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Proceedings against Ullrich begin

BERLIN -- Disciplinary proceedings have begun against 1997 Tour de France winner Jan Ullrich over allegations of doping.

Swiss sports authorities said Tuesday they have opened the proceedings against Ullrich.

Last year, German prosecutors dropped an investigation into whether he defrauded his T-Mobile team by taking performance-enhancing drugs. However, he remained under investigation by Swiss sports officials, who could impose a lifetime ban from cycling.

The German, who lives in Switzerland and rode with a Swiss license, retired in February 2007.

Christof Kaufmann, a spokesman for Swiss Olympic, which is responsible for imposing doping sanctions, confirmed that disciplinary proceedings have been opened.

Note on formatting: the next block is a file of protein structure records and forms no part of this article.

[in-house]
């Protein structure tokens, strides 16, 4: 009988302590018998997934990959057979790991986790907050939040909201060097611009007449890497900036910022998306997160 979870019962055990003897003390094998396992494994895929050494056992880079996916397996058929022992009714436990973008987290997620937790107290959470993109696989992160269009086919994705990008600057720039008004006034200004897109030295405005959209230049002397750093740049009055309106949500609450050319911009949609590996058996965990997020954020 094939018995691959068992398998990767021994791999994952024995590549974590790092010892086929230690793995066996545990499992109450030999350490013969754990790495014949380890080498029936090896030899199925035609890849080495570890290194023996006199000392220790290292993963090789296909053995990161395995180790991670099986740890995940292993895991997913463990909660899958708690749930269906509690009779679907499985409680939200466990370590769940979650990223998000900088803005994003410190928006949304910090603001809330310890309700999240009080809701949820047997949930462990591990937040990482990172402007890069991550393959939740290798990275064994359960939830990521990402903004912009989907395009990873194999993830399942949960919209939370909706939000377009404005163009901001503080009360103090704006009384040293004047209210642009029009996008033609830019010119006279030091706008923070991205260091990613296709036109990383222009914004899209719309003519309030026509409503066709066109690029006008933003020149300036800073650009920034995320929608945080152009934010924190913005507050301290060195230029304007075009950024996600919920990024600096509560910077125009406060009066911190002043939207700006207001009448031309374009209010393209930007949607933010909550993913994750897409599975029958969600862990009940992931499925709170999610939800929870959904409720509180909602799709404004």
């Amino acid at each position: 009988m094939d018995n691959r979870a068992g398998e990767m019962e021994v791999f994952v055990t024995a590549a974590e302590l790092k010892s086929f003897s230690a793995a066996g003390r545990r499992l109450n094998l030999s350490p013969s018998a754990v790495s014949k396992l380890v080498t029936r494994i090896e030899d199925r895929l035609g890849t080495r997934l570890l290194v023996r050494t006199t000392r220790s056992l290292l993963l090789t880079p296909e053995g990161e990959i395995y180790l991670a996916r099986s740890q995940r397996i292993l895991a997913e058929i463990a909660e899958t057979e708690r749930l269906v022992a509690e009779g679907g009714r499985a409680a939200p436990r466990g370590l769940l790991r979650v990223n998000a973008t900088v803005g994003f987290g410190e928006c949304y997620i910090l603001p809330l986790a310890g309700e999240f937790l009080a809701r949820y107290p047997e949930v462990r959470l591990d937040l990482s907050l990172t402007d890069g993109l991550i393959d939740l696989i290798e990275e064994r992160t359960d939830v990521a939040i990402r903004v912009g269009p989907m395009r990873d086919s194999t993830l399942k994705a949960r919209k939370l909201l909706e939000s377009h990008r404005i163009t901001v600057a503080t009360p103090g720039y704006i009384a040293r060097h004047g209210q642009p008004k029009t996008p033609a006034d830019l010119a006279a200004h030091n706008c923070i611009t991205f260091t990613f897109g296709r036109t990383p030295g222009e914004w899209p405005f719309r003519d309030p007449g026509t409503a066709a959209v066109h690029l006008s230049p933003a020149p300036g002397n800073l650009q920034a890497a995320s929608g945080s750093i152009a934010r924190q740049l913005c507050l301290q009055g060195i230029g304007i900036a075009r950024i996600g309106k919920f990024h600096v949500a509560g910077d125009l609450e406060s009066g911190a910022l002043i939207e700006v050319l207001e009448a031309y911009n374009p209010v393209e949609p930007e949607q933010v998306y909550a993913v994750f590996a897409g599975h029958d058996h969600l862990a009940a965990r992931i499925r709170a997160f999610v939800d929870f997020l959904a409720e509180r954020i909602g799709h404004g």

He declined to comment on the specific allegations against Ullrich, saying only that the body has been asked by Switzerland's independent anti-doping watchdog to give a verdict on the matter.

Kaufmann declined to say when the Olympic organization would make its decision.

Ullrich shrugged aside the latest development.

"Three whole years have now gone by since the first public announcement of a 'lifetime ban soon," the 35-year-old cyclist said in a post on his Web site. "Although I haven't participated since then in professional cycling, this news is being put about during the Tour de France -- that is more than a surprising 'coincidence.'

"I view this matter calmly, because I have now gained the necessary distance and am confident of being able to draw a line soon under the past three years. I will continue to fight for this aim and will face this current challenge."

Ullrich was banned for six months after testing positive for amphetamines in June 2002. A lifetime ban is mandatory for a second offense under the World Anti-Doping Agency code.